But Rey is not having it, and the two begin a master-student relationship that, well, seems awfully familiar, including its midway-through-the-movie conclusion. (Also, there is a visual gag involving colored milk that elicited two reactions: “Wow, that was really gross,” and, “Much funnier if it was blue.”)

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Elsewhere in the galaxy, the Resistance is getting its rear handed to it. The New Republic is in tatters, and, like “Empire,” “Jedi” begins with a daring escape from Imper — uh, First Order forces, led by Leia and head pilot Poe Dameron.

Much of Poe’s through-line concerns the shepherding of this rag-tag fleet through a slow-speed chase plot contrivance that beggars belief, even for a story with laser swords. Oscar Issac as Poe once again does his best with a cipher of a character.

Who else … oh, Finn (seriously, this thing has a lot of moving parts). Finn (John Boyega) wakes up, meets a admiring fan down in maintenance named Rose Tico (Kelly Marie Tran) and they head off on their own adventure, a detour that somehow combines the louche slickness of Cloud City and moralizing at its most Disney. Tran is a rock-solid addition, but here, and elsewhere, one is reminded of the deftness of editing on both (yes, both) previous trilogies. Intercut sequences that moved swiftly in earlier films feel clumsy. Where once the passing of time was cannily implied yet compact on screen in, say, “Empire,” in “Last Jedi,” well … you can fit a lot of movie into 152 minutes.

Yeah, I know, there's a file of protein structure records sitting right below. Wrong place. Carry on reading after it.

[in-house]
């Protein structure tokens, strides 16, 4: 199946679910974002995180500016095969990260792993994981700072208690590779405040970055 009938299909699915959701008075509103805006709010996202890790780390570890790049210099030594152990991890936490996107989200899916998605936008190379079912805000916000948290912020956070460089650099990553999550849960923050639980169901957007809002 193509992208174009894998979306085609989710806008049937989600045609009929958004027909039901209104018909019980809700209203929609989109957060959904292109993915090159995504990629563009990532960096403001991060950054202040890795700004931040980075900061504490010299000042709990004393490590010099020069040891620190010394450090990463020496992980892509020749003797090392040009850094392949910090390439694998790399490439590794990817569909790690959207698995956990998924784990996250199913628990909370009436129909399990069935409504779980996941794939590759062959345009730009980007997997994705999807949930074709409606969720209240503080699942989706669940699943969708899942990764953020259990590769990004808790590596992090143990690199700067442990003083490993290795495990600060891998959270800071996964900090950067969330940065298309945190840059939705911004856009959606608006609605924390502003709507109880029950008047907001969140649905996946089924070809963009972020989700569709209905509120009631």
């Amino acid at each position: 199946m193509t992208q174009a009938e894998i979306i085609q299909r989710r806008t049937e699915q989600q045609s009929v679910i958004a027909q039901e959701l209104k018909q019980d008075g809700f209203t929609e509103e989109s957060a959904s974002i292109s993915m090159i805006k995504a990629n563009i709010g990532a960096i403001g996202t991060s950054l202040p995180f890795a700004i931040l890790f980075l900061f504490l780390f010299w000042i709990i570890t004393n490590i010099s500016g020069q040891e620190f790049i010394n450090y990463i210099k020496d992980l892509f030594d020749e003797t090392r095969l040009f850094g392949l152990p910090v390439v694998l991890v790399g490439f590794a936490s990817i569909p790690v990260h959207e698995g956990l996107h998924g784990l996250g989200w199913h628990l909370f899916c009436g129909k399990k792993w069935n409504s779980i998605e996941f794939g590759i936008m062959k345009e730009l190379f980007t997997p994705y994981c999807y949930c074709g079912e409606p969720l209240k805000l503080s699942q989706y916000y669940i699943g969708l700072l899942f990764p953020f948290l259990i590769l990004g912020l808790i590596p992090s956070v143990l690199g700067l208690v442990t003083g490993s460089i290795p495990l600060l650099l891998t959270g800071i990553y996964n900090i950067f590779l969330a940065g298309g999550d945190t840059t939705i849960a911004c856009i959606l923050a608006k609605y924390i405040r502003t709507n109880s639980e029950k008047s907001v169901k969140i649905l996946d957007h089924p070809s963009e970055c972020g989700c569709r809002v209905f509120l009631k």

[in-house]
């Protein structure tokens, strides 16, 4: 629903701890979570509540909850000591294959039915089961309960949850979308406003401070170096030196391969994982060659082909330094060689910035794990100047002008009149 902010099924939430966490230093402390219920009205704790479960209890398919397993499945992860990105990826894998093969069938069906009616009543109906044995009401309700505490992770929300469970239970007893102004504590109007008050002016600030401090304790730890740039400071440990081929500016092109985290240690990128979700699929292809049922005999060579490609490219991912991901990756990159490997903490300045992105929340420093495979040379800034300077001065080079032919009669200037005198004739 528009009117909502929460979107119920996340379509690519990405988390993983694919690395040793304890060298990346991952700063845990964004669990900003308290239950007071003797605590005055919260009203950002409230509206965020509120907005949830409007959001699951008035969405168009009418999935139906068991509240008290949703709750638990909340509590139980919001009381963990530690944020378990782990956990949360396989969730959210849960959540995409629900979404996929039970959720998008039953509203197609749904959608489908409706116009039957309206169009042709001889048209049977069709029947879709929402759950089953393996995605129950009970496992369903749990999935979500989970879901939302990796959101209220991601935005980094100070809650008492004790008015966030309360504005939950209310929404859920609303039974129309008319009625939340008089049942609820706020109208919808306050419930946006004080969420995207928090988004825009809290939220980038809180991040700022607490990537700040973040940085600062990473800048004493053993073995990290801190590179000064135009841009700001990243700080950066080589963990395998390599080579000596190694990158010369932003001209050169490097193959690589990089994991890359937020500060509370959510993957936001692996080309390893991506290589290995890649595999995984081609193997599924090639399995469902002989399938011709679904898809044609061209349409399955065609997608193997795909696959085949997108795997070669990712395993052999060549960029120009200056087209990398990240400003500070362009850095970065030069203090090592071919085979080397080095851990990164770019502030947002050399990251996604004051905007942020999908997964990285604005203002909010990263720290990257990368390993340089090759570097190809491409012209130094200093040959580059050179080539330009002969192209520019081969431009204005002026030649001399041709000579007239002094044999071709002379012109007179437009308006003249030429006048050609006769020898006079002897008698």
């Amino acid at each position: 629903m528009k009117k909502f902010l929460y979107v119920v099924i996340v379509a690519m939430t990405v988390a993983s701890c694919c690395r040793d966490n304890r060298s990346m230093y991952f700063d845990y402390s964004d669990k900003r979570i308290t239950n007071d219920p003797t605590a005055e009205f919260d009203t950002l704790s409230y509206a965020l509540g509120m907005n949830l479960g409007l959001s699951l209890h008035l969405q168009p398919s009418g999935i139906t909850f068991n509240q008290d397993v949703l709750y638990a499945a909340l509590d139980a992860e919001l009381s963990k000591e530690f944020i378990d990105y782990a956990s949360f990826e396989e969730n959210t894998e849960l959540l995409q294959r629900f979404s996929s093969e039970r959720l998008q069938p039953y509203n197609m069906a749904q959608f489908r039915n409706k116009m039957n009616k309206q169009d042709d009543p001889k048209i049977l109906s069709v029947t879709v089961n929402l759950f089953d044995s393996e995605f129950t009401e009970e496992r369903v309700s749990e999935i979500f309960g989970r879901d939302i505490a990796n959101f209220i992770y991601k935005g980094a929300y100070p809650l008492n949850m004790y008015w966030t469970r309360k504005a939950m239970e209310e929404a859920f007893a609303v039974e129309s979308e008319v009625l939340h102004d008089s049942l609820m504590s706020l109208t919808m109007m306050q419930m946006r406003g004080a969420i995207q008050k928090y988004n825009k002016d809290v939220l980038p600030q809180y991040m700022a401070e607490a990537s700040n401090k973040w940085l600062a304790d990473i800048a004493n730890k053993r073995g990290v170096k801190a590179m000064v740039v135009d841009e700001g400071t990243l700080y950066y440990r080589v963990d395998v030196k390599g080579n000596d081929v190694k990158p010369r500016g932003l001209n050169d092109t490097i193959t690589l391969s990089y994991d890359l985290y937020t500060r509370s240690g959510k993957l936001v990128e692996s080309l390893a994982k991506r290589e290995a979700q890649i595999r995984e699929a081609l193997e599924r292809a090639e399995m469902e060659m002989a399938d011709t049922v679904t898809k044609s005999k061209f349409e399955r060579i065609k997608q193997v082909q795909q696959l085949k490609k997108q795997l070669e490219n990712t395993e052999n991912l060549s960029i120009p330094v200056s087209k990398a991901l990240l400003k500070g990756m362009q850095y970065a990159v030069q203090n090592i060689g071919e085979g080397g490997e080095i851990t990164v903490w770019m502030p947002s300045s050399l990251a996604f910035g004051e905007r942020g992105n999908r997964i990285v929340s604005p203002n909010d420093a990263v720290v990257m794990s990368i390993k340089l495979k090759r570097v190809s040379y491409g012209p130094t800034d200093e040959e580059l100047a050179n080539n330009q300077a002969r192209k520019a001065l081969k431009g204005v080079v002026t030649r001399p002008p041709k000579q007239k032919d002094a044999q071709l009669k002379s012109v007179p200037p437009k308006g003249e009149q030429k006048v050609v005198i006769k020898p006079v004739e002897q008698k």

The Empero — um, Supreme Leader Snoke’s massive Star Destroyer (those things just keep getting bigger) is now part of the battle, and in another nod to “Empire,” we see more of the complicated relationship between Kylo Ren (a terrific Adam Driver), his mentor Snoke and the burdens of family.

Adam Driver gives a strong performance as Kylo Ren in “Star Wars: The Last Jedi.” Contributed by Lucasfilm Ltd. Photo: American-Statesman Staff

Driver really is the straw that stirs the colored milk in “Last Jedi.” More than anyone else on screen, Driver seems to know exactly how to pitch his character. He is magnetic in his scenes, and his sequences sing with (space) operatic melodrama that, for all its showiness, is absolutely correct for the piece. Sure, his is the meatiest part by far, but Driver, more than anyone else and more than anything else in the picture, serves every possible master.

And even in the sprawl, Johnson sneaks in some wisdom: Meeting your heroes can be complicated; sometimes we read signs that aren’t there in the service of making our lives grand; and (in a gesture that seems necessary to ensure the long-term viability of this increasingly corporate-feeling franchise), now and then younglings should just burn it all down and do their best to make it new.